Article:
This bronze sculpture of St. Joseph sits in Nazareth between the Church of St. Joseph and the Basilica of the Annunciation. So often we are offered images of the spouse of Mary as a genial old man seemingly out of touch with what is going on around him. So I find it especially refreshing to see a depiction of Mary’s husband and Jesus’ foster father as a strong and virile man.
It would stand to reason that strength and stamina would be required for Joseph to safely transport a pregnant Mary from Nazareth to Bethlehem and then to flee to Egypt with both Mother and Child, finally to return to Nazareth and provide for them by setting up a home and working to support them.
His work was that of a tekton (artisan or craftsman), in particular a carpenter or woodworker or builder. He used his hands to create in wood, stone and metal. For that reason, in 1955 Pope Pius XII added the feast of St. Joseph the Worker to the Church’s calendar on May 1 (to accompany his March 19 feast day). This silent saint and just man was given the noble task of providing for the Virgin Mary and Jesus, and now models for all the dignity of human work.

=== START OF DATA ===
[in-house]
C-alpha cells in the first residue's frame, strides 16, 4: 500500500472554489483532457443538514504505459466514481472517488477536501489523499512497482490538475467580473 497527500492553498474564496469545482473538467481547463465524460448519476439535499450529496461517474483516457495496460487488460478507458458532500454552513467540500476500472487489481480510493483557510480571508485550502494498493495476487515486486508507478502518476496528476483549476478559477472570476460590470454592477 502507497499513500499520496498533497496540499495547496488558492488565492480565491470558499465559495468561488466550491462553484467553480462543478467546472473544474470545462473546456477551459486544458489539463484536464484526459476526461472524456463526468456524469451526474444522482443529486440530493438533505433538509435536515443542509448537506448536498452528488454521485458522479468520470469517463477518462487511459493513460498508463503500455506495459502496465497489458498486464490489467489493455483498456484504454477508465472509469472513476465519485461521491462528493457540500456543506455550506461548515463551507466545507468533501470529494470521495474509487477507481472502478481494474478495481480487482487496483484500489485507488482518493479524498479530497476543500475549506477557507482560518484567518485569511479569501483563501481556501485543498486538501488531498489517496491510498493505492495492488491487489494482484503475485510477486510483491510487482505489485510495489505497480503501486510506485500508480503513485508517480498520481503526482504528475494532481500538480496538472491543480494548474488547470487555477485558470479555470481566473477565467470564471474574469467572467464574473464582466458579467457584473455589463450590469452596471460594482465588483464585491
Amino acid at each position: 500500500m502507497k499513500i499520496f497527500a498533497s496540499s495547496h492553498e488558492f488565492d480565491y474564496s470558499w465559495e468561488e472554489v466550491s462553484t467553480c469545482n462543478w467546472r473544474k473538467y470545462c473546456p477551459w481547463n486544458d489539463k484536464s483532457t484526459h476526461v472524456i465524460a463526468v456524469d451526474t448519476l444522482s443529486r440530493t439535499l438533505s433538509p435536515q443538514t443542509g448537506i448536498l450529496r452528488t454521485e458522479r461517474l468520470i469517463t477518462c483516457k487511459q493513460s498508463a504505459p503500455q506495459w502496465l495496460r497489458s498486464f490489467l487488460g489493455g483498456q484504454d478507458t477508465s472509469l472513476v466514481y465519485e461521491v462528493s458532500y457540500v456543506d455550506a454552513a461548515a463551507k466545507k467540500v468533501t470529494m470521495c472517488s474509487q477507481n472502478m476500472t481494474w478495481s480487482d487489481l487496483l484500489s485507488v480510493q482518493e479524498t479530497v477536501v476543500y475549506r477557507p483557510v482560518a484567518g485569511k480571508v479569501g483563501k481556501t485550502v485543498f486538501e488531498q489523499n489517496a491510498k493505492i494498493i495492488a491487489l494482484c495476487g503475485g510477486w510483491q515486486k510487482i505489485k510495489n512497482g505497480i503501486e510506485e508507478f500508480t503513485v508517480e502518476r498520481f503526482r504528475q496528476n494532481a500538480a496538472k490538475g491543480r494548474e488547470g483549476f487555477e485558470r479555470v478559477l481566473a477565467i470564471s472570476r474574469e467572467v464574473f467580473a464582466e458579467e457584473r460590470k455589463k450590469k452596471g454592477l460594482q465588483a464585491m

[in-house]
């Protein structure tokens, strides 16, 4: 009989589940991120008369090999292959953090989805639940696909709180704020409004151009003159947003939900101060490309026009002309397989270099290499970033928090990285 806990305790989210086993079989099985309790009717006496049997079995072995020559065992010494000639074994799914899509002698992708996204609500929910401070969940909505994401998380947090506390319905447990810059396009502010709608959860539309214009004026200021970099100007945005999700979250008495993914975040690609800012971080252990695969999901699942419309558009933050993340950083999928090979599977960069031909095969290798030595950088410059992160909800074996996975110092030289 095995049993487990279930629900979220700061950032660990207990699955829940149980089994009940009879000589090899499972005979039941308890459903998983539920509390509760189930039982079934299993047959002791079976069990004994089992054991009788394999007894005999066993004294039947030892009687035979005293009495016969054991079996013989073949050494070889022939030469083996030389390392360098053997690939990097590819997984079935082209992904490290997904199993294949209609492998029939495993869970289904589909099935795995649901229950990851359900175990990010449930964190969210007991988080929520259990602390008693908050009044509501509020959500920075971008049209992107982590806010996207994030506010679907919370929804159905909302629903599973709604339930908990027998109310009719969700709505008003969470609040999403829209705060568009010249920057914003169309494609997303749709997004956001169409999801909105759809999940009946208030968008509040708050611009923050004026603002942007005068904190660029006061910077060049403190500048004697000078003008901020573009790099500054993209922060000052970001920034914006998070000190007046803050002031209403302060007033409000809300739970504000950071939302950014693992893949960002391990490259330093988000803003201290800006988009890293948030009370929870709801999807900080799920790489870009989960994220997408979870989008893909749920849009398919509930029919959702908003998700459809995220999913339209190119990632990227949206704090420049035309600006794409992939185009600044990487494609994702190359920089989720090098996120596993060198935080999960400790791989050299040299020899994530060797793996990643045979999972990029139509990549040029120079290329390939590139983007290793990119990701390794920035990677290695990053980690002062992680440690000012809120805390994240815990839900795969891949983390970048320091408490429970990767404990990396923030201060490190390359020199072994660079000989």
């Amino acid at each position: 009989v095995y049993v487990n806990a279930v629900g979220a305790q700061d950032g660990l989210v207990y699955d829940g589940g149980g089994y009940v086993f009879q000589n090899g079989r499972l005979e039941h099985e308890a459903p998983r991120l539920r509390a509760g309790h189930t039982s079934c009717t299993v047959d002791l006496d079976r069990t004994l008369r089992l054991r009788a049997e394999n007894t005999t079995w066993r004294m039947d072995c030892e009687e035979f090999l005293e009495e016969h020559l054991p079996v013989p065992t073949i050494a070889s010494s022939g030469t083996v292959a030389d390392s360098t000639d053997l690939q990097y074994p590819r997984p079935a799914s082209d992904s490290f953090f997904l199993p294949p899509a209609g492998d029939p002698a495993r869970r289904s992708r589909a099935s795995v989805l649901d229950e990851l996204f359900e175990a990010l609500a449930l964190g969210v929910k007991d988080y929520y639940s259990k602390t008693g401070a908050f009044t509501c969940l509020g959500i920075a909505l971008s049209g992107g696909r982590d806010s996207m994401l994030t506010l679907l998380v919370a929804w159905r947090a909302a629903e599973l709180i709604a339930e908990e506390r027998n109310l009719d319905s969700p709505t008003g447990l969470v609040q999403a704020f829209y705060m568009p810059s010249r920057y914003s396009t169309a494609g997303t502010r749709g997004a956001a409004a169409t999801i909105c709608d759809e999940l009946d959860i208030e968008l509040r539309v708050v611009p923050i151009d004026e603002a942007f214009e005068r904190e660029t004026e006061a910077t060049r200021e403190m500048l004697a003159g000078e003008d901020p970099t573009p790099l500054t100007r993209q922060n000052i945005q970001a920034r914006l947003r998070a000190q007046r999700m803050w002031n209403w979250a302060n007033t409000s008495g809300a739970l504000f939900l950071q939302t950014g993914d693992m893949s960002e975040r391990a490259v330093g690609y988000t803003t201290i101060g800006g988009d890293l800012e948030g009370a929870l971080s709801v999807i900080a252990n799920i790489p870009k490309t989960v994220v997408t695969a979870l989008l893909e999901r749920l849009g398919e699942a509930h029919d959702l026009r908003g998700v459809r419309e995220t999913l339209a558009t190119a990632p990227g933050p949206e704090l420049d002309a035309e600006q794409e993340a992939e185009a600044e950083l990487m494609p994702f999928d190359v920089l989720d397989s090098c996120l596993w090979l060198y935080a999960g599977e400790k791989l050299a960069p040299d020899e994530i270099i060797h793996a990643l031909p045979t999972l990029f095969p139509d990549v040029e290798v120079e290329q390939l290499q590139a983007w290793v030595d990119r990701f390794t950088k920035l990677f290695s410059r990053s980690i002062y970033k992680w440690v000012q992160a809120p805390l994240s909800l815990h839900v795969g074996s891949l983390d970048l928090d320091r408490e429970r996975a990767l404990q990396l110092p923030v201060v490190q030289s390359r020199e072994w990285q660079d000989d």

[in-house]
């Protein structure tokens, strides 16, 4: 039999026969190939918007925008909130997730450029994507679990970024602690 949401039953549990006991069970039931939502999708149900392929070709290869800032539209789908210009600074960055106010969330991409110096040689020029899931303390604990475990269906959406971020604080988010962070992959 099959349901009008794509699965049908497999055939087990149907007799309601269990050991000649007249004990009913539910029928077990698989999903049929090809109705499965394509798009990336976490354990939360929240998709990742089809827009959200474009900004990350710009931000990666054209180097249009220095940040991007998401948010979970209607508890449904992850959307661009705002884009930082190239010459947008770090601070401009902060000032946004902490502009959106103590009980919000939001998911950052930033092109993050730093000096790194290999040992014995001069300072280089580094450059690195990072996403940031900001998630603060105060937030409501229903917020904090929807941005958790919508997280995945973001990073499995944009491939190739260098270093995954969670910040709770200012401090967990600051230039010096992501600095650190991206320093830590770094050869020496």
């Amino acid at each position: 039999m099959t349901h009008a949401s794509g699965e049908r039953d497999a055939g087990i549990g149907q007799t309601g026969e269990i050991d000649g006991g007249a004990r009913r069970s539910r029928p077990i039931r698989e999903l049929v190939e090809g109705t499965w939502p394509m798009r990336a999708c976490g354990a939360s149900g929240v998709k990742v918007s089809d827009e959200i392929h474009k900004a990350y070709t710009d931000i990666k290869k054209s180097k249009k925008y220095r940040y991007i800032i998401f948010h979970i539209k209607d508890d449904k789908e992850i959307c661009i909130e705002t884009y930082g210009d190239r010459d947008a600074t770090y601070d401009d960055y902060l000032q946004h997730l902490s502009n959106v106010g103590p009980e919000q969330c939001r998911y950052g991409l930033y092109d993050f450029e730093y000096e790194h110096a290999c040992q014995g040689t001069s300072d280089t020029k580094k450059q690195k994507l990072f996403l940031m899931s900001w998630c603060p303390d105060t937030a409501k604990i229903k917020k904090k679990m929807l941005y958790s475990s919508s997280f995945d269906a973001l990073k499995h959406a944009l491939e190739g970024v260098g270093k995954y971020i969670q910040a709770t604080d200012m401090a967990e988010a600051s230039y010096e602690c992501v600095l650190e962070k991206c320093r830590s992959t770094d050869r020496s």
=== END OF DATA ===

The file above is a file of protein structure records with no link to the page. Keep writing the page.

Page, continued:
You will notice that the verdigris (green) patina on the knees of this sculpture has worn off, revealing the base metal. This obviously is the result of years of being touched and rubbed by devout pilgrims. It is a most appropriate accident, however, because it reinforces the idea that St. Joseph worked with his hands, often on his knees, at various tasks.
St. Joseph, one of the most beloved saints among Italians, is seen as the “breadwinner” for the family, so his March 19 feast is for many Italian-Americans a special day of celebration around a traditional St. Joseph’s table.
According to legend, there was a famine in Sicily many centuries ago. The villagers prayed to St. Joseph, the breadwinner, and asked his intercession. Their prayers were answered. With the ending of the dreadful famine, a special feast of thanksgiving was held in commemoration of the saint. Wealthy families prepared huge buffets and invited the less fortunate people of the village, especially the homeless and sick. This tradition still is practiced today.
For good reason, the solemnity of St. Joseph on March 19 is also Father’s Day in Italy. Perhaps we, too, could take advantage of this feast to reinforce the dignity of fatherhood.
FATHER VINCENT DE PAUL CROSBY, OSB, is a monk, priest and artist at St. Vincent Archabbey in Latrobe, Pennsylvania. To see his work, visit fabricart.net.